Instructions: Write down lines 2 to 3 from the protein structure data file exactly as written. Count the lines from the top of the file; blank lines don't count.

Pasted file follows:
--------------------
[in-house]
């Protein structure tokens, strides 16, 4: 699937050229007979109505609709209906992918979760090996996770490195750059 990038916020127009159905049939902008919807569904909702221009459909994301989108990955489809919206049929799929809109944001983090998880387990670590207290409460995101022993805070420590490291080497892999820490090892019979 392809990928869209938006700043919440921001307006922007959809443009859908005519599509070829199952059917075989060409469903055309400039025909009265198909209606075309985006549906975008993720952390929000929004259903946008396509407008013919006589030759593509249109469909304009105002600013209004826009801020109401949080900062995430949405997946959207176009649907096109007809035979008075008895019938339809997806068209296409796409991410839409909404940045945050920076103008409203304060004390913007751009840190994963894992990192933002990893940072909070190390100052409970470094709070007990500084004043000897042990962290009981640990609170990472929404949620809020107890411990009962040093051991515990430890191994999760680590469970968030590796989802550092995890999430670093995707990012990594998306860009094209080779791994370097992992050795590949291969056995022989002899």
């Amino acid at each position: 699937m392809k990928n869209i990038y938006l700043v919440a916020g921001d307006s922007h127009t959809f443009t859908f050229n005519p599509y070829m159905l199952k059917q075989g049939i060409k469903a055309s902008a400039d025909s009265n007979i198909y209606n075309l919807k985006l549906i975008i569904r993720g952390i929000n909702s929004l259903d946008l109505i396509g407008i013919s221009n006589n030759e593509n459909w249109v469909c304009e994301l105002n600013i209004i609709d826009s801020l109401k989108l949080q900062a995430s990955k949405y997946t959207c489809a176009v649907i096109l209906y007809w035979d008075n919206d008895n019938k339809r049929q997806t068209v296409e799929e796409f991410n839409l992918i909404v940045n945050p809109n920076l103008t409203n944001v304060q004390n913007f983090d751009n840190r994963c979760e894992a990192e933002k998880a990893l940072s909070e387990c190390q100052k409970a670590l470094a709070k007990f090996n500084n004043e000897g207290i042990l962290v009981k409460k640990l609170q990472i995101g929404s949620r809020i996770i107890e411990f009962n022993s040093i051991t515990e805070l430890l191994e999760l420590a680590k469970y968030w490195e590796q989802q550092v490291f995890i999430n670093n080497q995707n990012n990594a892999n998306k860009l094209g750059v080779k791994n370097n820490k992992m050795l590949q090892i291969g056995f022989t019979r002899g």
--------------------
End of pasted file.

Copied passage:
């Protein structure tokens, strides 16, 4: 699937050229007979109505609709209906992918979760090996996770490195750059 990038916020127009159905049939902008919807569904909702221009459909994301989108990955489809919206049929799929809109944001983090998880387990670590207290409460995101022993805070420590490291080497892999820490090892019979 392809990928869209938006700043919440921001307006922007959809443009859908005519599509070829199952059917075989060409469903055309400039025909009265198909209606075309985006549906975008993720952390929000929004259903946008396509407008013919006589030759593509249109469909304009105002600013209004826009801020109401949080900062995430949405997946959207176009649907096109007809035979008075008895019938339809997806068209296409796409991410839409909404940045945050920076103008409203304060004390913007751009840190994963894992990192933002990893940072909070190390100052409970470094709070007990500084004043000897042990962290009981640990609170990472929404949620809020107890411990009962040093051991515990430890191994999760680590469970968030590796989802550092995890999430670093995707990012990594998306860009094209080779791994370097992992050795590949291969056995022989002899």
């Amino acid at each position: 699937m392809k990928n869209i990038y938006l700043v919440a916020g921001d307006s922007h127009t959809f443009t859908f050229n005519p599509y070829m159905l199952k059917q075989g049939i060409k469903a055309s902008a400039d025909s009265n007979i198909y209606n075309l919807k985006l549906i975008i569904r993720g952390i929000n909702s929004l259903d946008l109505i396509g407008i013919s221009n006589n030759e593509n459909w249109v469909c304009e994301l105002n600013i209004i609709d826009s801020l109401k989108l949080q900062a995430s990955k949405y997946t959207c489809a176009v649907i096109l209906y007809w035979d008075n919206d008895n019938k339809r049929q997806t068209v296409e799929e796409f991410n839409l992918i909404v940045n945050p809109n920076l103008t409203n944001v304060q004390n913007f983090d751009n840190r994963c979760e894992a990192e933002k998880a990893l940072s909070e387990c190390q100052k409970a670590l470094a709070k007990f090996n500084n004043e000897g207290i042990l962290v009981k409460k640990l609170q990472i995101g929404s949620r809020i996770i107890e411990f009962n022993s040093i051991t515990e805070l430890l191994e999760l420590a680590k469970y968030w490195e590796q989802q550092v490291f995890i999430n670093n080497q995707n990012n990594a892999n998306k860009l094209g750059v080779k791994n370097n820490k992992m050795l590949q090892i291969g056995f022989t019979r002899g």